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The Girl with the Golden Eyes

By: Honoré de Balzac

...hold, gaunt, yellow, tawny. Is not Paris a vast field in perpetual turmoil from a storm of interests beneath which are whirled along a crop of human b... ...a movement of disgust towards the capital, that vast workshop of delights, from 4 The Girl with the Golden Eyes which, in a short time, they cannot e... ...then lights up again, with shooting sparks, and is con- sumed. In no other country has life ever been more ardent or acute. The social nature, even in... ...owers of a day—ephemeral trifles; and so, too, it throws up fire and flame from its eternal crater. Per- haps, before analyzing the causes which lend ... ... will never be missed by it. What, then, is the dominating impulse in this country without morals, without faith, without any sentiment, wherein, how-... ...Paquita, tranquilly. “My dear Adolphe, she is my mother, a slave bought in Georgia for her rare beauty, little enough of which remains to-day. She onl... ...ing, cadaverous, mon- strous, savagely ferocious, which the imagination of poets and painters had not yet conceived. In effect, no rendezvous had ever... ...n’s feet. The chink of the gold was potent enough to excite a smile on the Georgian’s impassive face. “I come at the right moment for you, my sister,”... ... not overlook?” “I have her mother,” replied the Marquise, designating the Georgian, to whom she made a sign to remain. “We shall meet again,” said He...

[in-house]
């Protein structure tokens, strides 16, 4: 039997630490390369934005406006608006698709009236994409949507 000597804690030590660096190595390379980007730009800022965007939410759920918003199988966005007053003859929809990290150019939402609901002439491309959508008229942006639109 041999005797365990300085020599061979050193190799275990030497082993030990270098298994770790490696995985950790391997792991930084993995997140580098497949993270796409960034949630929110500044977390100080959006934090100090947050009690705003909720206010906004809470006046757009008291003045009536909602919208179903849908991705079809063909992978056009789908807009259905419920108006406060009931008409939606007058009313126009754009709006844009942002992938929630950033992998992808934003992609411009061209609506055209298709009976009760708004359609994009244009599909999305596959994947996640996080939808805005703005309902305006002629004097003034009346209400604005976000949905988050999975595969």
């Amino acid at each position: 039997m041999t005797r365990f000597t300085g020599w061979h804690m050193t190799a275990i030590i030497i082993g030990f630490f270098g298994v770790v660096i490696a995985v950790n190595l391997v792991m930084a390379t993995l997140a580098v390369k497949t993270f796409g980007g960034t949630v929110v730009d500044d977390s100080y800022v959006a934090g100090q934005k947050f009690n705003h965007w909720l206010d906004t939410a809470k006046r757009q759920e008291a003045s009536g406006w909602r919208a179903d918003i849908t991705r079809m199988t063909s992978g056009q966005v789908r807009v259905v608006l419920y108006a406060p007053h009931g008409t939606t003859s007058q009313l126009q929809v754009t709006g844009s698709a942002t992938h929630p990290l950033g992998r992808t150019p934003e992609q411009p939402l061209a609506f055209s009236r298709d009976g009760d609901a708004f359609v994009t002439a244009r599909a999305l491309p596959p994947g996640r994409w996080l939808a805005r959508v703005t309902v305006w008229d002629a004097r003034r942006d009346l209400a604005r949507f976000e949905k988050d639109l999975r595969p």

...urely, the general aspect of the Parisian populace-- a people fearful to behold, gaunt, yellow, tawny. Is not Paris a vast field in perpetual turmoil from a storm of interests beneath which are whirled along a crop of human beings, who are, more often than not, reaped by death, only to be born again as pinched as ever, men whose twisted and contorted faces give out at ever...

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